Exactly four hundred years ago the name “Ukraine” first appeared on a geographical cartograph [map]. On the map of the Grand Duchy of Lithuania. Within the circles of historic cartographic professionals, the map upon which the name of a country was first conceived is called her passport. Thus, the 2013 Passport for Ukraine was created exactly four hundred years ago!
31.12.2013 17:40 Rostyslav Khotyn, UNIAN publications
Ukraine’s “Passport” is a map from 1613 with the title “Magni Ducatus Lithuaniae Caeterarumque Regionum Illi Adjacentium Exacta Descriptio…” (Grand Duchy of Lithuania and the rest of the land adjacent to it, a description…) in the Lower Dnieper between Rzhyshchiv and Kanev – just below Kyiv – marked in Latin is: “Volynia Vlteririor quae tum Vkraina tum Nis ab altis vocitatur” (Eastern Volyn, whose name was also Ukraine and bottom) – this is how the “passport” is recorded for the first time, as Ukraine, on the European map.
“As regards the term ‘bottom’, it’s adequacy causes no doubts if we assess the whole of the territory covered by the map from the position of Vilna, now Vilnius, which was at that time the capital of the principality [Duchy]”, – states the specialized website Vkraina.com, explaining that on the map Ukraine is indeed at the bottom of the Principality of Lithuania.
The second version [of the map], not geographical, is that the map has marked the open territories as “below” – from the then capital, Vilnius, – it is a version in which the term “bottom” designates all of the lower flow of the river Dnieper, – actually, the current Ukrainian lands of Lower Dnieper [River].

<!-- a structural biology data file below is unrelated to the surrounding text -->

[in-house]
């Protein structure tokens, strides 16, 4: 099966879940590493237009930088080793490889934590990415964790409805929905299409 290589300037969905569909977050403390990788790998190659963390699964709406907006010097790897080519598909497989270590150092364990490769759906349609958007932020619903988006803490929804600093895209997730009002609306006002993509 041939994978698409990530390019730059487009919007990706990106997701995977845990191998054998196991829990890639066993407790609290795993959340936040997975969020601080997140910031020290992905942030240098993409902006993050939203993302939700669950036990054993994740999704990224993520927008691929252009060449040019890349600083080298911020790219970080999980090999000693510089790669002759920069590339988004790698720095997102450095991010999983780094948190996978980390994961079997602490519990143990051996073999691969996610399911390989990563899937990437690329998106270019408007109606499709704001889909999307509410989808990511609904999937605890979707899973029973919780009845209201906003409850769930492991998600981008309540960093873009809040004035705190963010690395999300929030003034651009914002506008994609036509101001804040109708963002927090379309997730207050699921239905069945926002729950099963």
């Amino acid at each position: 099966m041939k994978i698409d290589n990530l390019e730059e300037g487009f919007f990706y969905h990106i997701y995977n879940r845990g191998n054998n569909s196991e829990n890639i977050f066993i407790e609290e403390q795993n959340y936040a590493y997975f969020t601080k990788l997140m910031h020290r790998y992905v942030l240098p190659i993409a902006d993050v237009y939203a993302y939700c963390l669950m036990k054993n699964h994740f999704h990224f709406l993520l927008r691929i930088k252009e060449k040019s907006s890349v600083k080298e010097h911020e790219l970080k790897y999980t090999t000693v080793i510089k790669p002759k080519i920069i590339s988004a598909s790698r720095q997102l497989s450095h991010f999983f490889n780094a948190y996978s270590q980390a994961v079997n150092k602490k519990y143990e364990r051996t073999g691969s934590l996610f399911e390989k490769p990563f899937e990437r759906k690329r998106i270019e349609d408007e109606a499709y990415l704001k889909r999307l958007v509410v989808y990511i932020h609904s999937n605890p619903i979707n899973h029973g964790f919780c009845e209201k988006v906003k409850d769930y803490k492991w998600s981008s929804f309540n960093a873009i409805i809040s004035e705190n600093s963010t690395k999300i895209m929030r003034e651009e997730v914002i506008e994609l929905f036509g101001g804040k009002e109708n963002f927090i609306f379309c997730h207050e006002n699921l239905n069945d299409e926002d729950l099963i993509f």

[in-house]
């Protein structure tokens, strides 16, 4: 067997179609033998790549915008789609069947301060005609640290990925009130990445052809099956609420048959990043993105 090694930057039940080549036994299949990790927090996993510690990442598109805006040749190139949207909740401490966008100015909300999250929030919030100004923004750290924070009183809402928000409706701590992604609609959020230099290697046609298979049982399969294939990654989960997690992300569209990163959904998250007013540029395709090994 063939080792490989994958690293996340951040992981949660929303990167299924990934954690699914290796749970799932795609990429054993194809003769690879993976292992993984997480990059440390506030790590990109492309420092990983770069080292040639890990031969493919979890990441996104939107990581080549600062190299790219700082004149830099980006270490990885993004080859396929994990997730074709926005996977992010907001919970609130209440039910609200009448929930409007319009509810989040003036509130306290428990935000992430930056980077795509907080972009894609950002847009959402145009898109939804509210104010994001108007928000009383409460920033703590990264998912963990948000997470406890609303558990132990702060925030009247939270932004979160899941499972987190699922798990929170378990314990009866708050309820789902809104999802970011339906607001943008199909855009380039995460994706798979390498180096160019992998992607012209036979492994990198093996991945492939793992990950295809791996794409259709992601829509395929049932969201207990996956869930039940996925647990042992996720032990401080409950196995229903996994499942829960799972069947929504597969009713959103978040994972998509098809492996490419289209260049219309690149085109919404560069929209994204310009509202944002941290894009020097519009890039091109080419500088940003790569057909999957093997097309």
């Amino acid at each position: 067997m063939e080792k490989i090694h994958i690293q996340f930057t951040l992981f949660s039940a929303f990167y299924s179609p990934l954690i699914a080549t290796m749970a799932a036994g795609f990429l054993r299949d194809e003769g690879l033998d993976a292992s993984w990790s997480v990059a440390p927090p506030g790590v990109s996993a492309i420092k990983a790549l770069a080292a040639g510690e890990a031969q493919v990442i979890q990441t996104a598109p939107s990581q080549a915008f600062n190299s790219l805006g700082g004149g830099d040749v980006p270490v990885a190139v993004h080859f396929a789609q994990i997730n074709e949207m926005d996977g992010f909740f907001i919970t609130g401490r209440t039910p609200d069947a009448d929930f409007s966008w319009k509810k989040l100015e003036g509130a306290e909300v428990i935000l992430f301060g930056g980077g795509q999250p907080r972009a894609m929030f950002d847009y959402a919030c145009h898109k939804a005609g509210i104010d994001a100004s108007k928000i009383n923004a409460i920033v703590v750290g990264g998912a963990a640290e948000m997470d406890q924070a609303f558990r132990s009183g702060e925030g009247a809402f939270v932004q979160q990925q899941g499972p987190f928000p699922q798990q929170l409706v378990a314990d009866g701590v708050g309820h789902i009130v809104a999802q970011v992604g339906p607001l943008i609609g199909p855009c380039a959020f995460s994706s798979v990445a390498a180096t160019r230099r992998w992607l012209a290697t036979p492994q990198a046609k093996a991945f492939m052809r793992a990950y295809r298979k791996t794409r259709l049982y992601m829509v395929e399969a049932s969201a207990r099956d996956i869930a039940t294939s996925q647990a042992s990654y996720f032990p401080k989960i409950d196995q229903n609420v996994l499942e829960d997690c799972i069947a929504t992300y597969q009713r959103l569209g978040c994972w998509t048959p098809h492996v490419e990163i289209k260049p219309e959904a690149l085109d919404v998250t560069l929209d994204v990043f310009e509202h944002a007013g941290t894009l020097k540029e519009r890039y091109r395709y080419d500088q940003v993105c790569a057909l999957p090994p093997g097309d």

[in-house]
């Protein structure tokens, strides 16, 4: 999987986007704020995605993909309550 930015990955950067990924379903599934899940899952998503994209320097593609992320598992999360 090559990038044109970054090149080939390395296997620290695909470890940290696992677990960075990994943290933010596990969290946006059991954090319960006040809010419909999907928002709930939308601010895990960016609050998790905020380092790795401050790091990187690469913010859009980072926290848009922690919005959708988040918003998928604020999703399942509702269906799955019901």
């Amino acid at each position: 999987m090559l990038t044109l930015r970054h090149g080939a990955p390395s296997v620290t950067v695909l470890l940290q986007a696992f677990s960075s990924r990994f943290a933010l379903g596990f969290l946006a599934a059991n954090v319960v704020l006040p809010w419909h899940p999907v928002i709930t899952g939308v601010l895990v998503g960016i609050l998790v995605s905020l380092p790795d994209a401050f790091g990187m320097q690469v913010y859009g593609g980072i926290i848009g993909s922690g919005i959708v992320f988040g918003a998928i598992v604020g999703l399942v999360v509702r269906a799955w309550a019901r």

Interestingly, the addition to the map of the Grand Duchy of Lithuania also has a map of the lower reaches of the Dnieper River – with reference material in Latin about Ukrainian Cossacks and Dnieper rapids, as well as the designation of the location of the Zaporizhian Sich – back then it was on Tomakivtsi.
The author of the Map of the Grand Duchy of Lithuania is Tomasz Makowski, with the participation of Maciej Strubicha, the map was created in 1603. And published – a decade later, by a very famous 17th century publisher of atlases, Dutchman Johannes Blau in Amsterdam, who was associated with the “golden age” of Dutch cartography of the Age of Discovery. The map was issued under the official pseudonym of Blau – Willem Jansson Blau. The map engraver is Gessel Herritts.
The map’s “sponsor” was the Lithuanian Prince Mikolaj Krzysztof Radziwill [Nicholas Christopher Radziwill] (1549-1616), who was called “the [little] Orphan”. He outfitted the geographical trip and collected the materials for Tomasz Makowski and Maciej Strubich’s map. The map was published separately starting in 1613, and first entered into atlases only in 1630. The last known copy of the cartograph was issued in 1647.
“In 1586, having just received the prince’s table, Radziwill sent an expedition led by Strubich to explore the lands of the principality, which at that time consisted of Poland and the biggest part of Right-Bank Ukraine. The work of the cartographer was so scrupulous, and the engraver’s images so refined, that Radziwill’s map of Lithuania is considered one of the most striking events in the development of 17th century European cartography and it remained the main source of geographical knowledge of the region for at least the next 150 years”- writes the historical site Volyn.